Is the US finally coming to terms with crypto?

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Crypto Industry Reports

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Is the US finally coming to terms with crypto?

Crypto has been quite the talking point in the White House recently. As part of the so-called infrastructure bill, several provisions were proposed that would also affect the nascent blockchain industry. While many within the crypto sphere were rather unhappy with the provisions, the numerous amendments that were laid out did not full on fertile ground as the Senate sent the bill to the House – the second chamber of the US Congress. As of now, the bill has not been passed but is projected to pass by the end of October.

As of late, rumour has it that the Biden administration might issue an executive order that would have federal agencies study and develop recommendations for regulation the various areas of cryptocurrencies. With the executive order, the administration seems to be keen on having the entirety of the federal government involved in cryptocurrencies – with each federal arm adhering to its field of expertise and overseeing the part of the crypto industry that most suits it. This goes from blockchain derivatives, to stablecoins to crypto lending products to ransomware incidents and crypto asset taxation.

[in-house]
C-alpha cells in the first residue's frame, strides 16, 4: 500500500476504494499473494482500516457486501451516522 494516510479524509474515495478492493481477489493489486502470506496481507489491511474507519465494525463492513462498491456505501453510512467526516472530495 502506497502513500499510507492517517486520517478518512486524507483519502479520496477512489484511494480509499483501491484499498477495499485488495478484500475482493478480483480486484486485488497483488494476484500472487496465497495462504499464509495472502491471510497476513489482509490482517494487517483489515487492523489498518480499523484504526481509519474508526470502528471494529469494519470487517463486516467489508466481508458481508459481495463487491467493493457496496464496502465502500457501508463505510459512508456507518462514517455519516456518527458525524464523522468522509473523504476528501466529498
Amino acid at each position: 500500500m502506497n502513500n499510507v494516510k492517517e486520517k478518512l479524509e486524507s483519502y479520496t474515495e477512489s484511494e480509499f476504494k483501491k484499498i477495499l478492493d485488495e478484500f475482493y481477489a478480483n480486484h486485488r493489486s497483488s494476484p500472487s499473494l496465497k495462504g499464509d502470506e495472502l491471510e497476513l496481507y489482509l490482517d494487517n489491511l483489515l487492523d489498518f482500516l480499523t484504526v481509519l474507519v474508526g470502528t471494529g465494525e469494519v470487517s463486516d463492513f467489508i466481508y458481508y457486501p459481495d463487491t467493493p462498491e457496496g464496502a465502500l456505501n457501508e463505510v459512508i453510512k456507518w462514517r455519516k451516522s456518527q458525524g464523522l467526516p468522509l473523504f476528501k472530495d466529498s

No signs of banning cryptos

Within the crypto space, people are not yet sure what to make of this. Some consider it a good sign that the entire federal government is looking to better understand crypto as a prerequisite to properly regulate it. Others are sceptical, especially since the government’s actions seem ambiguous. Besides not paying any attention to the proposed amendments to the infrastructure bill, the potential executive order won’t take advice from an expert that has knowledge in the crypto area and is an assistant to the president because of his personal crypto holdings.

But after all, the executive order shows no signs to ban cryptocurrencies outright. In that regard the order seems to resonate rather well with what Jerome Powell, the US central bank’s chairman recently said: “I have no intention to ban cryptocurrencies”.

Decentralised Identity: Another important building block

Most often crypto is associated with digital money that is decentralised as cryptocurrencies like Bitcoin and others show. Another promising innovation that blockchain will bring in conjunction with other technological components is a new form of digital identity – one that is also decentralised. As of now, digital identity is controlled and harboured by centralised entities like Facebook or Google.